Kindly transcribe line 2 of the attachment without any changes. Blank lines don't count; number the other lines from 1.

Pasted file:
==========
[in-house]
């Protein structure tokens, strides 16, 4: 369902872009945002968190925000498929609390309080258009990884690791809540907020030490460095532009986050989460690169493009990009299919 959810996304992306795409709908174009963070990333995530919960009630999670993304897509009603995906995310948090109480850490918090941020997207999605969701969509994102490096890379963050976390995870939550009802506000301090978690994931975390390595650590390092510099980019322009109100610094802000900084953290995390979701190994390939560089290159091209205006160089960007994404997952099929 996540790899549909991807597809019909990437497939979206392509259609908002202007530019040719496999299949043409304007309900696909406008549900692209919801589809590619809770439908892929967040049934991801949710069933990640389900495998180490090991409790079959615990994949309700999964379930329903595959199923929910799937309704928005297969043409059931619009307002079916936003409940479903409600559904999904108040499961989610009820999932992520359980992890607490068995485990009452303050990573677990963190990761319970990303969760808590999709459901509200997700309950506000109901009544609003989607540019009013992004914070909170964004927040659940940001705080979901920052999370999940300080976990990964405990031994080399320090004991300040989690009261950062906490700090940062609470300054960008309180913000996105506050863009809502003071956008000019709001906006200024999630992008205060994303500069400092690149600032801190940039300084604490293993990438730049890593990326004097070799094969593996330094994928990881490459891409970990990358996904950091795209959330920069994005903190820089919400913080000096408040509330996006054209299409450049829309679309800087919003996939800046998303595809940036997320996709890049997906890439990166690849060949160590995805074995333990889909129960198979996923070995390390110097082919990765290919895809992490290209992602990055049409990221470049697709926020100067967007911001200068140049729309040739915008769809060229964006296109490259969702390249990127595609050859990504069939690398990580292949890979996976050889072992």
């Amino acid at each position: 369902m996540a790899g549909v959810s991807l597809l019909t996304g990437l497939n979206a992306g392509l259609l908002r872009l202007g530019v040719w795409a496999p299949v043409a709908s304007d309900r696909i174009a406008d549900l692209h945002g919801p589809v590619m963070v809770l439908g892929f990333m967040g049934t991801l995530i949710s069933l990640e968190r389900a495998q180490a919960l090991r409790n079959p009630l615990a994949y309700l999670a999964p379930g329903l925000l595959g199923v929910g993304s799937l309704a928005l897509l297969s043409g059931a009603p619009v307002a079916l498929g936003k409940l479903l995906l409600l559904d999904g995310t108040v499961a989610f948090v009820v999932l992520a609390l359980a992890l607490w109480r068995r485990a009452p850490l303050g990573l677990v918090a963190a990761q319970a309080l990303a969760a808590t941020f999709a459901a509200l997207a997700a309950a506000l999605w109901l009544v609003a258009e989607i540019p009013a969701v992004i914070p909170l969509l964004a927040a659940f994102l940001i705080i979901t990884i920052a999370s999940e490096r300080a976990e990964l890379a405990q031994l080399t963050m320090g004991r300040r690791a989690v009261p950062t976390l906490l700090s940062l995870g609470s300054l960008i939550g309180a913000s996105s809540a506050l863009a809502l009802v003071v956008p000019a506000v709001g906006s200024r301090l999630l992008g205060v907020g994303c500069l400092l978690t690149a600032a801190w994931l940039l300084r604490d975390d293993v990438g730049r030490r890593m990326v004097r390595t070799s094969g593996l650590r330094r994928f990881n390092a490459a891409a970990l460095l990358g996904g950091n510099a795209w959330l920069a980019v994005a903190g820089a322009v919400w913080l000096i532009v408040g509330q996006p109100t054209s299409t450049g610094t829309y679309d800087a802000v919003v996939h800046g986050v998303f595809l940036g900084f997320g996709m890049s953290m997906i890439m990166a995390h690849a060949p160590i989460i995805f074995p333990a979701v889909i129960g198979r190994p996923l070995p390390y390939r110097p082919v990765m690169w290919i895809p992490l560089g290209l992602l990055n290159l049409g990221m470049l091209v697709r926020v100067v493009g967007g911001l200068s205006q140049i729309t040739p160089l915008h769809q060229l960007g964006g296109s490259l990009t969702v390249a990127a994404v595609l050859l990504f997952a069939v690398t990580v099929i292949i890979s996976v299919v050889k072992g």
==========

């Protein structure tokens, strides 16, 4: 369902872009945002968190925000498929609390309080258009990884690791809540907020030490460095532009986050989460690169493009990009299919 959810996304992306795409709908174009963070990333995530919960009630999670993304897509009603995906995310948090109480850490918090941020997207999605969701969509994102490096890379963050976390995870939550009802506000301090978690994931975390390595650590390092510099980019322009109100610094802000900084953290995390979701190994390939560089290159091209205006160089960007994404997952099929 996540790899549909991807597809019909990437497939979206392509259609908002202007530019040719496999299949043409304007309900696909406008549900692209919801589809590619809770439908892929967040049934991801949710069933990640389900495998180490090991409790079959615990994949309700999964379930329903595959199923929910799937309704928005297969043409059931619009307002079916936003409940479903409600559904999904108040499961989610009820999932992520359980992890607490068995485990009452303050990573677990963190990761319970990303969760808590999709459901509200997700309950506000109901009544609003989607540019009013992004914070909170964004927040659940940001705080979901920052999370999940300080976990990964405990031994080399320090004991300040989690009261950062906490700090940062609470300054960008309180913000996105506050863009809502003071956008000019709001906006200024999630992008205060994303500069400092690149600032801190940039300084604490293993990438730049890593990326004097070799094969593996330094994928990881490459891409970990990358996904950091795209959330920069994005903190820089919400913080000096408040509330996006054209299409450049829309679309800087919003996939800046998303595809940036997320996709890049997906890439990166690849060949160590995805074995333990889909129960198979996923070995390390110097082919990765290919895809992490290209992602990055049409990221470049697709926020100067967007911001200068140049729309040739915008769809060229964006296109490259969702390249990127595609050859990504069939690398990580292949890979996976050889072992």